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Convenience Commerce

The Value of Experiments

by Ken Cassar - January 02, 2018

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I was coaxed into a discussion on my favorite retail industry discussion site, RetailWire, about 7-Eleven’s decision to allow mobile ordering from an app, allowing consumers of certain Dallas-area stores to place orders and pick them up in-store or have them delivered via courier. My reaction, like many others who contributed to the discussion, was that this will not work. 7-Eleven’s order sizes are too small to cover the delivery expense, and 7-Eleven’s purchase experience has already been optimized to allow shoppers to grab what they need and pay in about the time that it takes to fill a tank of gas. Amazon’s Prime Now offering, for example accounts for about 1 percent of Amazon’s US sales, despite the fact that delivery is free for Prime members and is available in more than 30 US cities. Data from 2016 shows the flat penetration of Prime Now in Amazon’s sales despite significant expansion of markets in 2015 and 2016.

7-Eleven’s experiment however, warrants emulation across the retail landscape.  I don’t mean that everyone needs to copy this particular test, but that everyone needs to be constantly trying new things that take them out of their comfort zones in order to spot opportunities that may (or may not) transform their business.


If 7-Eleven’s app experiment is an utter failure, there are a number of clear benefits that will accrue from it:


  • - They will come to understand the logistics and economics of delivery to the consumer
  • - They will learn to train their employees on helping customers troubleshoot the inevitable technical issues that arise. They may learn that their employees are more technically savvy than they think, and may be valuable assets in 7-Eleven’s push into the digital realm. Or they may learn that their employees are completely tech un-savvy, which may influence future HR policies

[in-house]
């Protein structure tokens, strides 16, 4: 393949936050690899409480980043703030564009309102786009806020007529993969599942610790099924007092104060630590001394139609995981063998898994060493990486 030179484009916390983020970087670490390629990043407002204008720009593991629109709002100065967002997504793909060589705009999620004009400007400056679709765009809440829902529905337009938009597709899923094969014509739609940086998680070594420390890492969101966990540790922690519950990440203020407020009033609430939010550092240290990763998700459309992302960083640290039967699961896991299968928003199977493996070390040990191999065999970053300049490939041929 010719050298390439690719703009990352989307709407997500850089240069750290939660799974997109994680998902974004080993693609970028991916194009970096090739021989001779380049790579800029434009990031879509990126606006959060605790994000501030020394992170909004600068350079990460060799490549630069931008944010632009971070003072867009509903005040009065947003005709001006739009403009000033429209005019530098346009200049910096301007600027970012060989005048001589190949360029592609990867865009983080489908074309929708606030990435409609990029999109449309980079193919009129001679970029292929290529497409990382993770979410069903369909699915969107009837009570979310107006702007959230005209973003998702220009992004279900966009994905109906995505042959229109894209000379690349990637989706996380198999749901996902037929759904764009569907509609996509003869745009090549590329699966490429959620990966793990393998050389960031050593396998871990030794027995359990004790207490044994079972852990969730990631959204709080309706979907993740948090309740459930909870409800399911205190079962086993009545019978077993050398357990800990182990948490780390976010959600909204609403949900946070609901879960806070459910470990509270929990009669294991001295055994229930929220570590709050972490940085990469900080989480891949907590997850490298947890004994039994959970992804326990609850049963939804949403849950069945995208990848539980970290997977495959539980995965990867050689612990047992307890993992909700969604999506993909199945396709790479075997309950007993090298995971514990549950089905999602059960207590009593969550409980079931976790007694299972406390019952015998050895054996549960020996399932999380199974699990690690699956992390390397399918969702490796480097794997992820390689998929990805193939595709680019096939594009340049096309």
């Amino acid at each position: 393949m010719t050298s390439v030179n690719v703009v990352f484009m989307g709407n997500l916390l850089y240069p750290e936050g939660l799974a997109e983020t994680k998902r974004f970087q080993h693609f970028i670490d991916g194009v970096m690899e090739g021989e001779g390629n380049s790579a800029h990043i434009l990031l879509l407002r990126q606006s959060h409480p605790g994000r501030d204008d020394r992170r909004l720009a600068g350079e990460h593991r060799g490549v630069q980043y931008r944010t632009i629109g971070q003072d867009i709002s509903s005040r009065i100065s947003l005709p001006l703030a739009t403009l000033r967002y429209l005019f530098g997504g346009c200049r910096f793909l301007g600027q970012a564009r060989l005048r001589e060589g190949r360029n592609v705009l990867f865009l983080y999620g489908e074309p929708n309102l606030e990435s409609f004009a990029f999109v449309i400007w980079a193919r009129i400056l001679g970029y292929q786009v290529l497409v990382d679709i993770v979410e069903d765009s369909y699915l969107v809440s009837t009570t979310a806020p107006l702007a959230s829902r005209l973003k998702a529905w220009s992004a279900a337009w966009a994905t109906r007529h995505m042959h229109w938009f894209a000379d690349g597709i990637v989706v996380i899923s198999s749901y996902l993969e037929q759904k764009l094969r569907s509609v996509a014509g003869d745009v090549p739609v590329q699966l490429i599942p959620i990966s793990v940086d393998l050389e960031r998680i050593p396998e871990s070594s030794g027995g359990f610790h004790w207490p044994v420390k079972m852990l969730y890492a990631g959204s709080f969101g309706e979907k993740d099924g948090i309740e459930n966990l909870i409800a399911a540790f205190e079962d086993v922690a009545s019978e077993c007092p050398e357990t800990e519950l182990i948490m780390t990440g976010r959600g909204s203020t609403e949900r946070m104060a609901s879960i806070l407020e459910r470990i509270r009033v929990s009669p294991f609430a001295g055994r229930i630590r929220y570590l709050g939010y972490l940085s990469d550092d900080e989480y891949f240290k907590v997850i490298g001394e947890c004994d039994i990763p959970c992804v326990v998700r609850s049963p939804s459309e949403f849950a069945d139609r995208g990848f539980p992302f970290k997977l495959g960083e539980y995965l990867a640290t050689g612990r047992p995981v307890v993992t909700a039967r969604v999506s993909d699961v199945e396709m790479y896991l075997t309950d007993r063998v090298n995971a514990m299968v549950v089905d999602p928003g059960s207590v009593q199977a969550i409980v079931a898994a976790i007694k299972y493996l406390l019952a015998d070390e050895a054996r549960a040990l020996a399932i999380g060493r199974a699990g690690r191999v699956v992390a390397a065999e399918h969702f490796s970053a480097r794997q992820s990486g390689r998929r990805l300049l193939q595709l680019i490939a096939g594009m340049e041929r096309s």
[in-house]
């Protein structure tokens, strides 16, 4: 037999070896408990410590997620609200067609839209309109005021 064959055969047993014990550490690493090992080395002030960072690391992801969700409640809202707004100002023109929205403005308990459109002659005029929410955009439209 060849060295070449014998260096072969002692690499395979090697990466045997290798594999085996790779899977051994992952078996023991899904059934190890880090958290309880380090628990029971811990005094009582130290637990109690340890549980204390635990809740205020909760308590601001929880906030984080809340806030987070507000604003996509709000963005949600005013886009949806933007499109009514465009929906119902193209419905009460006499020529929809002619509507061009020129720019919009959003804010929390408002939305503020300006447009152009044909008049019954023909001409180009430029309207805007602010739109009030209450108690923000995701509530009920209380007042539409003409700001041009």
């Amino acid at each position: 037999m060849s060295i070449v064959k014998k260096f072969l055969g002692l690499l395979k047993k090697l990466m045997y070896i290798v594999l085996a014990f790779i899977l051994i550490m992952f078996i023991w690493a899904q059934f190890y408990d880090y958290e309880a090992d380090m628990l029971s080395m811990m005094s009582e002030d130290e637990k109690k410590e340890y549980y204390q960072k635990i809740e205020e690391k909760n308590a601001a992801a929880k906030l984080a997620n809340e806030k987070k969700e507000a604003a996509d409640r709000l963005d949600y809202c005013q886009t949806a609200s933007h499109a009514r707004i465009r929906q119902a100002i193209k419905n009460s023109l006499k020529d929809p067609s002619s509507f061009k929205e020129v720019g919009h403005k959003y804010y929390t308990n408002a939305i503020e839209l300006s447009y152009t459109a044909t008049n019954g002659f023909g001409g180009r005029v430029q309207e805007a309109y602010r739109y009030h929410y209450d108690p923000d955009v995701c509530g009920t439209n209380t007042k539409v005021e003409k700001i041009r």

• - They will learn what times of day people use the service, how that differs from store traffic patterns, and how it varies in different neighborhoods
  • - They will see what items are ordered for delivery and how that differs from in-store purchasing
  • - They will develop relationships with courier companies, which could be critical to whatever model ultimately works
  • - They will see how well the agency that builds the app is able to execute on development of consumer technology
  • - They may find that the order ahead functionality helps them better manage busy times of the day
  • - They will have to understand the online payments landscape, which may lead to innovation in their own in-store payments systems
  • - Or, they may realize that consumers love the model already in place, that there is nothing that digital can do to improve it, and that they can happily revert to business-as-usual, free of the threat that the convenience store business will be disrupted by digital.

(My bet is that the last bullet is probably the least likely possibility.) 


Finally, I’ll make the point (not for the first time) that it is incumbent upon all of us in the retail industry to experience as much of this as if we were consumers as possible. When you’re in Dallas, try it out. When you’re in Seattle, order from Amazon Fresh to go and pick up in the Ballard or SODO location. When you’re in Denver, order from Walmart Grocery and pick up your order at Walmart’s experimental gas/convenience store/online pickup hybrid. 


We live in an age of retail disruption fueled by experimentation. We all have to adopt the mentality that there is no such thing as a failed experiment. 

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